Before we were forced to suspend our programme of concerts in April, the society had presented six of the ten concerts planned for the 20/21 season: two in St Briavels Church, three in Monmouth (including two events in the new Performing Arts Centre of Monmouth School for Girls) and one in Chepstow.
The concerts were all well supported and, from the feedback we received, much appreciated and enjoyed by the enthusiastic audiences who attended. As always, we sought to ring the changes in terms of instrumental combinations, compositional periods and musical styles.
September saw the return of violinist Mary Hoffman and pianist partner Richard Ormrod for the second in the series of three ‘Beethoven in Wales’ recitals playing the complete violin sonatas, interspersed with new compositions by contemporary Welsh women composers. This was our first foray to Monmouth School for Girls as a venue; Mary and Richard’s assured and energetic playing came across wonderfully in the acoustic of the purpose-built studio with its impressive Steinway piano.
October gave us a chance to meet Trio Damira, an international trio of chamber musicians led by pianist Bela Hartmann. They charmed us with their friendly manner and their expert and sensitive playing of trios by Haydn, Rachmaninov and Schubert. We would certainly welcome them back again if we get the chance.
November saw the return to the Bridges Hall, Monmouth, of the Maconchy String Quartet after their popular appearance at the Wye Valley Chamber Music Festival earlier in the year. They played quartets by Haydn and Ravel with youthful energy, as well as challenging the audience with the String Quartet No 5 by the composer from whom they take their name.
On a Saturday night in early December, society members and a huge number of friends and enthusiasts packed out the Drill Hall in Chepstow for a sell-out return concert by the London Klezmer Quartet. With its origins in the Jewish folk culture of Eastern Europe, the appeal of this soulful and celebratory music is infectious. The concert benefitted in terms of intimacy and impact by placing the musicians in the body of the hall rather on the stage. The energy, excitement and sheer joy of their playing were thrilling and the group was unable to get away without calls for multiple encores.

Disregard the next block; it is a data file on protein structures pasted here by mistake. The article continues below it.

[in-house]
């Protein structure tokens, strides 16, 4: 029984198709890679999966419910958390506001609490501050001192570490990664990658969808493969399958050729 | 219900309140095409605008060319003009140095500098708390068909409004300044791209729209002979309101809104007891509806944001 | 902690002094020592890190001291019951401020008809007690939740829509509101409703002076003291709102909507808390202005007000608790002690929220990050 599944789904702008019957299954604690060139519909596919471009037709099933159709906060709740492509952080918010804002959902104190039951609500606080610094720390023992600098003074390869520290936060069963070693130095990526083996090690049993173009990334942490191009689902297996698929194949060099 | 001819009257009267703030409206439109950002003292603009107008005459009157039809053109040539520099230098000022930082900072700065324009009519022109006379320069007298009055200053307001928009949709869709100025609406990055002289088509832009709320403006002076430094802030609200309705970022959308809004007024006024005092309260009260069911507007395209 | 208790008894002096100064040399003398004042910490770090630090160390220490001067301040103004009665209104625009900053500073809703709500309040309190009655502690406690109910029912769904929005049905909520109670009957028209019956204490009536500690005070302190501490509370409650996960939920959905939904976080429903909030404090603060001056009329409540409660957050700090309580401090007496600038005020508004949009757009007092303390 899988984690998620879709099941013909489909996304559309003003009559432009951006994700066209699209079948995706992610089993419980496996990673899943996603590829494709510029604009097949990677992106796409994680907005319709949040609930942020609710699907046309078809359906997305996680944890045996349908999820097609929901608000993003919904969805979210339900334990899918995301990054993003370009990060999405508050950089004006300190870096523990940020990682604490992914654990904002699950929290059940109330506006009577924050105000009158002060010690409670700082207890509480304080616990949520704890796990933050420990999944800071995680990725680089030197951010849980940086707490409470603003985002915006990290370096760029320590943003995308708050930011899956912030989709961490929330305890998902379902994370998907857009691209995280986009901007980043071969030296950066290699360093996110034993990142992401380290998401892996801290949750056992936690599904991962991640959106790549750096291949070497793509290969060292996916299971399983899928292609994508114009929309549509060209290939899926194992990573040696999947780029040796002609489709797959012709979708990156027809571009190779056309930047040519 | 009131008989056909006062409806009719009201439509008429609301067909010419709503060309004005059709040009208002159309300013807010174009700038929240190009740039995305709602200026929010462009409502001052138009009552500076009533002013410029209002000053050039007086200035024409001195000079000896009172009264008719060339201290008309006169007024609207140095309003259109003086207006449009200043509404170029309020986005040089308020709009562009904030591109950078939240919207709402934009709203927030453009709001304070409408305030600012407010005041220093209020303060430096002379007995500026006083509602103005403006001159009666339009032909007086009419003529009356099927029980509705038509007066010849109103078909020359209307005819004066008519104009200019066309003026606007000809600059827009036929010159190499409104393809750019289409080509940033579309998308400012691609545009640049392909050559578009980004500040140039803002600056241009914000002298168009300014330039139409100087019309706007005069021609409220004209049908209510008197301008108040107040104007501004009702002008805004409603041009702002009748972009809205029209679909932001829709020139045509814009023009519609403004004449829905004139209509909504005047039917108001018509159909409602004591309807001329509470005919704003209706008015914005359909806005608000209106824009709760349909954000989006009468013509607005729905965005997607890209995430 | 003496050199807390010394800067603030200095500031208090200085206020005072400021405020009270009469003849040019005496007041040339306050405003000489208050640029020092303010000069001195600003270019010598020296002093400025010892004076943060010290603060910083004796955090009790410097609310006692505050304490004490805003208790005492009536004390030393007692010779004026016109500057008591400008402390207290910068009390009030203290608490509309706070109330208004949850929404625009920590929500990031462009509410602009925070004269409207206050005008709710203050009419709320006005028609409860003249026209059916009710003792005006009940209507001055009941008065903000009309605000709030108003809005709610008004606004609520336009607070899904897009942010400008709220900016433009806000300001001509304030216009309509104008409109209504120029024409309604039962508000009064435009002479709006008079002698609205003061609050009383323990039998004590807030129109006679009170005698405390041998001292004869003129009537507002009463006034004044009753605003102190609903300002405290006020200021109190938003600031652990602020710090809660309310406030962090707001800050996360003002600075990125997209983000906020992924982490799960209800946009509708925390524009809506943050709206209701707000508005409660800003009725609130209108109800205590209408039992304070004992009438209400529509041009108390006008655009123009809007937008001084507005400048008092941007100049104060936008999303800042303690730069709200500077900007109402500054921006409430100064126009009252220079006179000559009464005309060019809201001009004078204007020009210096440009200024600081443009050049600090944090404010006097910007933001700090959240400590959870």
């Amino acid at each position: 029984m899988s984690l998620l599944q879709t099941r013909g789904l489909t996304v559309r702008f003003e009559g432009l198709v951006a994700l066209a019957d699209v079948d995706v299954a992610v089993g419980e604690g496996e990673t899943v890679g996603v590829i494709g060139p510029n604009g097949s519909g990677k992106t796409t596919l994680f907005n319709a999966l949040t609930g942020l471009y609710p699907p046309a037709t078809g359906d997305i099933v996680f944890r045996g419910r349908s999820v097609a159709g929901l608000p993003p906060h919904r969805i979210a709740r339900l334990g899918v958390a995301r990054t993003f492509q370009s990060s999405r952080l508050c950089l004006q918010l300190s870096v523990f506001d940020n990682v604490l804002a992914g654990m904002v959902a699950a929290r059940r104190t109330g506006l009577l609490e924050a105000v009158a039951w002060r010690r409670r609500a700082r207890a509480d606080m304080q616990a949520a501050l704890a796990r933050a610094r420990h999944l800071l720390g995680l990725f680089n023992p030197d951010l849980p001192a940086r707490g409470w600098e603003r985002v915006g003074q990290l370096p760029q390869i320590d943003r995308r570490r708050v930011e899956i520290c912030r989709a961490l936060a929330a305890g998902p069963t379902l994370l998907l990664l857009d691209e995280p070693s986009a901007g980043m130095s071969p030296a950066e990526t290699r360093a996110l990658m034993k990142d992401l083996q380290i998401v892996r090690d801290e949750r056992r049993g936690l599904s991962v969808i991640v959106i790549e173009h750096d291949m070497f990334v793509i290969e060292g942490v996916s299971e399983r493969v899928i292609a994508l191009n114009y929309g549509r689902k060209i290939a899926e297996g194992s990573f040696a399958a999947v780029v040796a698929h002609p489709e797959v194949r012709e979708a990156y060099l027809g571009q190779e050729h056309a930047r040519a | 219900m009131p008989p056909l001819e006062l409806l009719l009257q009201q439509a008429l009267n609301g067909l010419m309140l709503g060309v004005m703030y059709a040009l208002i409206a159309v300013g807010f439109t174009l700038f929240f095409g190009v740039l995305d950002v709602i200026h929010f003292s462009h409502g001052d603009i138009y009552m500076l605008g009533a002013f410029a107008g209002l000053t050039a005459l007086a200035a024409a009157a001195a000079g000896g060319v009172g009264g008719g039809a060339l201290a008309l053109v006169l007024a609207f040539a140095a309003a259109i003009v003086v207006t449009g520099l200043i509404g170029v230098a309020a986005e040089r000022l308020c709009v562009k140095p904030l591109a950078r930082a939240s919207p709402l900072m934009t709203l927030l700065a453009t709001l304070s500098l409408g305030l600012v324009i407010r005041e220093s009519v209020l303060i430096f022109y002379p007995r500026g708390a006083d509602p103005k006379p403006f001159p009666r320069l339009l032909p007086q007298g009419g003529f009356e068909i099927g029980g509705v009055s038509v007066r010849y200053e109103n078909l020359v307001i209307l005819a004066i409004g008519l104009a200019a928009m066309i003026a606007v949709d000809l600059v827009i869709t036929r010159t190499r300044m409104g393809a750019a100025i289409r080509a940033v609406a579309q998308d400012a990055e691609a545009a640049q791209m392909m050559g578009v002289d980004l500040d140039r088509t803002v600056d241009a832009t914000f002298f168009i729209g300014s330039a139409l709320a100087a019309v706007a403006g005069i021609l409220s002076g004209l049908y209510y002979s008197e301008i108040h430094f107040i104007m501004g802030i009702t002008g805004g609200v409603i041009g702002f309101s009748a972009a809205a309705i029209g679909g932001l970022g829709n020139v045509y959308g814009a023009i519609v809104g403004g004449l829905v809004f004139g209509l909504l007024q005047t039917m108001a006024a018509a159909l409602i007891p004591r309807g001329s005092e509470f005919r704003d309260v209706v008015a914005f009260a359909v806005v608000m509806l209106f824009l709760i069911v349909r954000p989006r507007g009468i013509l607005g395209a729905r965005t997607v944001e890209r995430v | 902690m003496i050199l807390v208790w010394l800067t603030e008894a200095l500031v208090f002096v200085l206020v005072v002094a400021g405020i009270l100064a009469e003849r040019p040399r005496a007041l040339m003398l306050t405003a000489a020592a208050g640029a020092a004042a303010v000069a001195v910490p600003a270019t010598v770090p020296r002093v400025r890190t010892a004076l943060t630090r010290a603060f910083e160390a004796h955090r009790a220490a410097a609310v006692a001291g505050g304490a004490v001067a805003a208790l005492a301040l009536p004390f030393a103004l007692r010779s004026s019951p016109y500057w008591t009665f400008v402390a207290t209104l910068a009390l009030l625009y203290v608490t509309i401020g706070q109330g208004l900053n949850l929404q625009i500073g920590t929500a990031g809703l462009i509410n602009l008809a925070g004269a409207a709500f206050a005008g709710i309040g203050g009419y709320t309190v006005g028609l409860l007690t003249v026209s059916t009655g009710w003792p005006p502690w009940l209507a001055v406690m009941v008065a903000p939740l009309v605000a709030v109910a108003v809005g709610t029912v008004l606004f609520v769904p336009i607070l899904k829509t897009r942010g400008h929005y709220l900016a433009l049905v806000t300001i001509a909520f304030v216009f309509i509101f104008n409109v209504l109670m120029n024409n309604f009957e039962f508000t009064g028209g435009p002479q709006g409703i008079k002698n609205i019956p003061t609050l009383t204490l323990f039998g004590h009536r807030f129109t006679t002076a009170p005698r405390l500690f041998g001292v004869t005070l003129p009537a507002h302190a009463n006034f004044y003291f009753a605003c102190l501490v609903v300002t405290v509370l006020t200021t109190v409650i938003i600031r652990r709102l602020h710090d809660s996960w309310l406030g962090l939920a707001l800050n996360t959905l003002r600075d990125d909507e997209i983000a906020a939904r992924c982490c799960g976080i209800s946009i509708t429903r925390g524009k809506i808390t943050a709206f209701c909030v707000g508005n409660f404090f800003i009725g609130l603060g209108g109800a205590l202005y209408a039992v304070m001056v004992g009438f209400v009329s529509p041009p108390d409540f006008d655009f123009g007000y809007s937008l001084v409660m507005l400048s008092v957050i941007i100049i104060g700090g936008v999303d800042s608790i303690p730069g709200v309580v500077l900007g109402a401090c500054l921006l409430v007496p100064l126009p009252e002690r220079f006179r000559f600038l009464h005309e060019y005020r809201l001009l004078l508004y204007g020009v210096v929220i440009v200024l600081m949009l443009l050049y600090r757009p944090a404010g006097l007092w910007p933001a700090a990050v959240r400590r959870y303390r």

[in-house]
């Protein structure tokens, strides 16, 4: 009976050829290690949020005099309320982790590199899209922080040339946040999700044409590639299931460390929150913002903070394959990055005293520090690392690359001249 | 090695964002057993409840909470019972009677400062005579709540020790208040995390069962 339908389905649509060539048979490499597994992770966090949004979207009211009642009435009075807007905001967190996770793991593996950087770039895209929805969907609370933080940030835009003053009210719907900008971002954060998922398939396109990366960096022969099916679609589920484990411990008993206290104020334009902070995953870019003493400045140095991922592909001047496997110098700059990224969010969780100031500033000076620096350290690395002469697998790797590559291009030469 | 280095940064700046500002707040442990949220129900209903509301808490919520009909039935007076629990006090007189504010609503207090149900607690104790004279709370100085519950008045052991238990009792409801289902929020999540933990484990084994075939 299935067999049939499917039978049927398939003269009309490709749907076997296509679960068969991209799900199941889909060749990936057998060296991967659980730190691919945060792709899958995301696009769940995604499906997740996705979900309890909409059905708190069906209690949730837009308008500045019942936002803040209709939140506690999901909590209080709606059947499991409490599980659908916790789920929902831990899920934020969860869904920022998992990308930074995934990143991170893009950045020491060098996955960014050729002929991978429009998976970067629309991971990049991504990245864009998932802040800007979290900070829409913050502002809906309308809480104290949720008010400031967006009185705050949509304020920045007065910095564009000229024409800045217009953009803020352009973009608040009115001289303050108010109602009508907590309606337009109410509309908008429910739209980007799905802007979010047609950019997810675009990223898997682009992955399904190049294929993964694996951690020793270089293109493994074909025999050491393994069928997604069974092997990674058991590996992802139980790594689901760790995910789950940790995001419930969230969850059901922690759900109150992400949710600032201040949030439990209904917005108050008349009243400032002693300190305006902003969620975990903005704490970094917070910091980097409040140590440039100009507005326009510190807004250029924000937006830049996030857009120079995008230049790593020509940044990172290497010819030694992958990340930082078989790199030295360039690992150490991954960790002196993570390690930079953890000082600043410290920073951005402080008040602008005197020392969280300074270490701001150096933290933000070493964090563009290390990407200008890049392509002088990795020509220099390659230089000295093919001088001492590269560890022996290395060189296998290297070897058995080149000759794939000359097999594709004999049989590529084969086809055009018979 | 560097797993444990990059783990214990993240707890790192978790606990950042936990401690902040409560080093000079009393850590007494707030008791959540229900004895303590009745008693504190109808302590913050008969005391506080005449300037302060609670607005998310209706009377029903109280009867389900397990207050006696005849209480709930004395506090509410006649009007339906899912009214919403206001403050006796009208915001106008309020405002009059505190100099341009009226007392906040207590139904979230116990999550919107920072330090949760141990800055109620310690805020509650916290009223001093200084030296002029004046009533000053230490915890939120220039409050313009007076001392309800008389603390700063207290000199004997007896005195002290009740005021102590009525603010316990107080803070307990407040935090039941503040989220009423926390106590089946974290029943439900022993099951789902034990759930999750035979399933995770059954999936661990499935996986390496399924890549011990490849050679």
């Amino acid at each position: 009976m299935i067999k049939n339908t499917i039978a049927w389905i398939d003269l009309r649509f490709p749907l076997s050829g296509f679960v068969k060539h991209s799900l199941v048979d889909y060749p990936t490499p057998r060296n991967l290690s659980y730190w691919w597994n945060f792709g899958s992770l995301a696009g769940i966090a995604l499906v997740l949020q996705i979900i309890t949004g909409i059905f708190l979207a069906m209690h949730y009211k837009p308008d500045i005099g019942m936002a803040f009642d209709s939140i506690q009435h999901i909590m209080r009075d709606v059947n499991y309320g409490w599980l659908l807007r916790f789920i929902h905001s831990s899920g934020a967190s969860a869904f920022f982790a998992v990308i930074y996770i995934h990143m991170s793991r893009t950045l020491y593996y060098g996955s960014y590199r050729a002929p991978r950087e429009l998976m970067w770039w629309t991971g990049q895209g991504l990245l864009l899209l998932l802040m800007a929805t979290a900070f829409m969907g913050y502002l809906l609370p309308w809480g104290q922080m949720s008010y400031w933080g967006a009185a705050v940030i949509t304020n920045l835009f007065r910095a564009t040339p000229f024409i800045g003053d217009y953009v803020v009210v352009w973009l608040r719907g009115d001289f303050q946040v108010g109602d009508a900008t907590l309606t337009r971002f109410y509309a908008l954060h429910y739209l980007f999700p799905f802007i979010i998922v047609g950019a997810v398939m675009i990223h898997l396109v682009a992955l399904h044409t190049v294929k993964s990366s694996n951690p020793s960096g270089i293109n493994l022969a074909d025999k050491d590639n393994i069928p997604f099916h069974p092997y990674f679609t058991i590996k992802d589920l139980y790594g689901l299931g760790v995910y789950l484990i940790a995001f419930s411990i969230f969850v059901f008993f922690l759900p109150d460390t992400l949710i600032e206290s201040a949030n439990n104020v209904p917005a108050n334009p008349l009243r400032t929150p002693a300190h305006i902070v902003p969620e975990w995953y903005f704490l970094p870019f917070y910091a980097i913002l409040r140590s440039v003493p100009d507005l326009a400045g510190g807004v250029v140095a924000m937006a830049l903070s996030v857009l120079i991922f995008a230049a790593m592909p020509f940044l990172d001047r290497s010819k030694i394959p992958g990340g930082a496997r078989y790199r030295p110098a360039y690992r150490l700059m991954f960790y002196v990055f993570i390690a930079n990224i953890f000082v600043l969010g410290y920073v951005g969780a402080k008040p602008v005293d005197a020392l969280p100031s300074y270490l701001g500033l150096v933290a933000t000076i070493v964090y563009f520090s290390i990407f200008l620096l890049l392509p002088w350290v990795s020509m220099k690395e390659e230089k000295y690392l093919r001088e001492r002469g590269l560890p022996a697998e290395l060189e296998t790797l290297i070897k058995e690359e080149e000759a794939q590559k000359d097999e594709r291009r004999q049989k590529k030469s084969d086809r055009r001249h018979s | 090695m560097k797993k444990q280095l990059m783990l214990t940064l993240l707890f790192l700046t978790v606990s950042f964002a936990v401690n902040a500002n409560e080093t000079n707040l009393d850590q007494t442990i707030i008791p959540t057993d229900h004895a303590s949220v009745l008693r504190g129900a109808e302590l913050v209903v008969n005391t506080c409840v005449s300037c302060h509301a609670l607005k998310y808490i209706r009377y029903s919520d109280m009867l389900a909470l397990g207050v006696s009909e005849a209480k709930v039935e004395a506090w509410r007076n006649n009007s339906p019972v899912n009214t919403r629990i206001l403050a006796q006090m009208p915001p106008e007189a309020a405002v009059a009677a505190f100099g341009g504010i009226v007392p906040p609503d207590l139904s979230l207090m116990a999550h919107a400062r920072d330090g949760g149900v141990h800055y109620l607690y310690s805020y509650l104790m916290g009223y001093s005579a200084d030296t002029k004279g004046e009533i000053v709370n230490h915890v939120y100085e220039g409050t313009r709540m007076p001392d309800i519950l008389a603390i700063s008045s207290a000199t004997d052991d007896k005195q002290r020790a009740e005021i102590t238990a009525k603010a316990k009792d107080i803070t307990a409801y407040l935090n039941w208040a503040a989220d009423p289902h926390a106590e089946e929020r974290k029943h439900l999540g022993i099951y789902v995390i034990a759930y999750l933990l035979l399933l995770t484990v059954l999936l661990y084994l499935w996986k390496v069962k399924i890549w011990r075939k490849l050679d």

January saw the society embark on a very different type of event: a collaboration between musicologist and author Professor Stephen Walsh and pianist Clare Hammond. Stephen gave a stimulating talk about Claude Debussy, the subject of his recent and highly acclaimed study of the composer’s life and music. (Debussy: A Painter in Sound, Faber & Faber 2018). The talk was illustrated with a sequence of Debussy’s pieces for piano expertly played by Clare Hammond. Her powerful performance of La Cathedrale Engloutie, just before the interval, left this audience member for one jaw-droppingly awestruck!
Our final concert in March, just before Covid struck, was the annual showcase by outstanding students from the Royal Welsh College of Music and Drama. This event never disappoints; standards by the eight young musicians, two piano soloists and two trios, were as high as ever. We wish them well in their future careers.
All in all, it has been a highly successful but sadly truncated programme. To date, we have another seven or eight mouth-watering concerts planned, half of which have already had to be postponed with others that seem increasingly unlikely to be held during the coming months. The musicians we have booked are all still keen to play for us and, one way or another, we are determined to bring them to the Wye Valley as soon as it is safe to do so.